Nabila Mounib, Secretary-General of the Unified Socialist Party (PSU) in Morocco, says that politician Abdelilah Benkirane’s rise to the top of Moroccan government reflects the supra-military force’s dominance over the country’s sovereign system. She believes that the transition from an absolute monarchy to a parliamentary monarchy is inevitable.
In an interview at Al-Khabar headquarters, Mounib said that her election as secretary-general of a left-wing party came after a long history of internal struggle. She said that the PSU respects Moroccan women and places women’s rights at the center of the democratic struggle. “My election is a victory for all women struggling for equality and dignity,'' she said.
Mounib admits that the “Arab Spring'' changed the status quo and created a new hope for Arabs to achieve real democratic change. She explained that the “Arab Spring had an indirect impact on my election as PSU secretary-general because the revolutions we have witnessed saved the Moroccan left from floundering amid the the crisis, and helped bring its basic demands to the public, and later to the street.'' According to Mounib, the Moroccan people demand “a constitutional democracy and a parliamentary monarchical rule based on international standards, the elimination of corruption, and establishment of a just state based on the rule of law.''
Regarding the demand for establishing a parliamentary monarchy in Morocco, Mounib said: “We have helped create the 'Coalition for Parliamentary Monarchy,' here and now, which means that we want to achieve this in Morocco as soon as possible. This coalition includes five parties, three central trade unions, civil and human rights associations, and the February 20 Movement.'' On the PSU’s relationship with the February 20 Movement, Mounib says that her party “was one of the first to support the movement, and we are now demanding its independence because it has been infiltrated and unduly influenced.
Secretary-General of the PSU says that the “makhzan” (royal palace), as she describes it, is still trying to preserve the absolute monarchy. “We have waited 55 years after independence and did not obtain real change. We have only maintained a democratic facade, but power is concentrated in the hands of the monarchy and other superficial institutions,” she said.
Responding to a question from Al-Khabar about her position on the rise of Islamists in Morocco, Mounib said that Abdelilah Benkirane’s ascendancy in Moroccan government in the midst of the Arab Spring reflects the dominance of supra-military forces over the [country’s] sovereign system.” She argued that “the Islamist victory at the ballot box may have been an opportunity for the monarchy to show that change has taken place in Morocco.”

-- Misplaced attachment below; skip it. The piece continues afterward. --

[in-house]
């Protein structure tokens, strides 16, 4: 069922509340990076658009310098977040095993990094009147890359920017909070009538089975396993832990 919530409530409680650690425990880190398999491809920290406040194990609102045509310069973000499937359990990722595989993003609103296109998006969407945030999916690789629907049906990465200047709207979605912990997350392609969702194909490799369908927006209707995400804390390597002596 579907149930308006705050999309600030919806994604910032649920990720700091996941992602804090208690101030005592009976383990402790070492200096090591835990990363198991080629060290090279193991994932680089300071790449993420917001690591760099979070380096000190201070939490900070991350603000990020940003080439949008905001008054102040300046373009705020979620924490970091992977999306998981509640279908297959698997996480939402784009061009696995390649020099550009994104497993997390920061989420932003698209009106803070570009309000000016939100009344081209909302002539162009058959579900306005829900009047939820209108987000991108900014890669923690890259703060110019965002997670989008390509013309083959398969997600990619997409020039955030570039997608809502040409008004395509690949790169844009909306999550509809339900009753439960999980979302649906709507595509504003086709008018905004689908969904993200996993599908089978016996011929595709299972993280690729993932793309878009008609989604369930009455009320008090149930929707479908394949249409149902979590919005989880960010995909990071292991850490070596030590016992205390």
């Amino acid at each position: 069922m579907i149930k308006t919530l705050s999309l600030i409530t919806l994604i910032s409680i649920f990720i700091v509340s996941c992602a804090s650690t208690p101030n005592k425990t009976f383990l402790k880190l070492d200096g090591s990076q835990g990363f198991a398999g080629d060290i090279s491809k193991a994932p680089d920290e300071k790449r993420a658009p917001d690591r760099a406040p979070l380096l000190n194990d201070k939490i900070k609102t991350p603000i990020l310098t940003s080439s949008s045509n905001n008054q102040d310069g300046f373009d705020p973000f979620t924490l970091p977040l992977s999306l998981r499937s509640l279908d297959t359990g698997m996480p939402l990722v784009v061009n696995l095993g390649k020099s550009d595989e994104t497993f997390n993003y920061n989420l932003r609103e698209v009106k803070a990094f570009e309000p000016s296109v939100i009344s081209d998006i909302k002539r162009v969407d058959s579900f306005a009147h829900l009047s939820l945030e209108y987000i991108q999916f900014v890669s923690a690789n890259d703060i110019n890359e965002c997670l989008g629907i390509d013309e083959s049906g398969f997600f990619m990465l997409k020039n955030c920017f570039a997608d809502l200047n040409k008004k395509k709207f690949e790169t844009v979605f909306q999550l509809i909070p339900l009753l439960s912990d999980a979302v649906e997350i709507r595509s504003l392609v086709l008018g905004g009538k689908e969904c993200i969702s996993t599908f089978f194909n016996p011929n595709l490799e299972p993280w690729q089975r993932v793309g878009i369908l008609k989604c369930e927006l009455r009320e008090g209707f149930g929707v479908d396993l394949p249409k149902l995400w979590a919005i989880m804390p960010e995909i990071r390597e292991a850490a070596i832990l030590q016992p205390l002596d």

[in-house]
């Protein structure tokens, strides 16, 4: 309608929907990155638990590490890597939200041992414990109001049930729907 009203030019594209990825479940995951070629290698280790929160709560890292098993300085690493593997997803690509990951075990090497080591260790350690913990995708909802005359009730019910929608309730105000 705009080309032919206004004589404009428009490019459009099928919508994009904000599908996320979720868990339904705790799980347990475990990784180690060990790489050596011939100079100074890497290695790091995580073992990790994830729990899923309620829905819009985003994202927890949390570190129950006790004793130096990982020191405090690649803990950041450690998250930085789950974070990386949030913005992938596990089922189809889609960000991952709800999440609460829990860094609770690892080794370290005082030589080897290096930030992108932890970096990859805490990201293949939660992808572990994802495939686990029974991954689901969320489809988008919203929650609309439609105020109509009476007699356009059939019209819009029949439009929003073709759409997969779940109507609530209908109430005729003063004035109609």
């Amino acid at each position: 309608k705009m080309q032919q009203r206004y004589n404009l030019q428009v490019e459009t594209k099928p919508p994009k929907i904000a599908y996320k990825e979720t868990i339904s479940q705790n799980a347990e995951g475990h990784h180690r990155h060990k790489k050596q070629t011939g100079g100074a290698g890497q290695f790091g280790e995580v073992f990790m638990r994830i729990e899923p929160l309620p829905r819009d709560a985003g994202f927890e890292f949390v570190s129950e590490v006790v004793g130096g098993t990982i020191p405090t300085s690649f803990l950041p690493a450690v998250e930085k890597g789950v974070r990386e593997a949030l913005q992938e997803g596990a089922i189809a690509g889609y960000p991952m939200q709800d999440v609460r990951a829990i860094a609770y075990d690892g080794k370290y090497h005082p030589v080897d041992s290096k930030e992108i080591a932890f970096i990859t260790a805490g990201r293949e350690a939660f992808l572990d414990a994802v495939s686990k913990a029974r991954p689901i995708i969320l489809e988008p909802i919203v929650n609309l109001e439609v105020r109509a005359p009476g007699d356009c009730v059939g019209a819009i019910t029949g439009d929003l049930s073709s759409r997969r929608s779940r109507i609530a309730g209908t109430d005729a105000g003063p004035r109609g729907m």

Mounib added: “The monarchy has always fought the Islamists. Their most recent conflict was over the creation of the Authenticity and Modernity Party (PAM), which was founded by former interior minister Fouad Ali al-Himma, a friend of the king’s, and whose main task is fighting the Islamists.” The PSU Secretary-General says that “Benkirane bit off more than he can chew. He is a part of the government, but does he not have power because it is concentrated in the hands of the king and the shadow government that is also headed by the king.”
Mounib criticized Abdelilah Benkirane’s political orientations. She said that “he wanted to try his luck at imposing his conservative social project. This was obvious when he tried to make the issue of identity a priority by proposing a government that includes only one female minister out of 31 total.”
She also said that “the Islamist parliamentary victory in Morocco can be duplicated in Algeria because the West believes that supporting the revolutions is in its interest, and that it does not contradict the liberal tendencies of savage globalization. At the same time, the West wants to keep the conflict contained within each state, first to preserve its interests, and second to ensure Israel’s security.”
As for the relationship between Morocco and Algeria, Mounib thinks that “the dream of an Arab Maghreb is the future for the people of this region, but only Morocco and Algeria are practically ready for such a coalition.”
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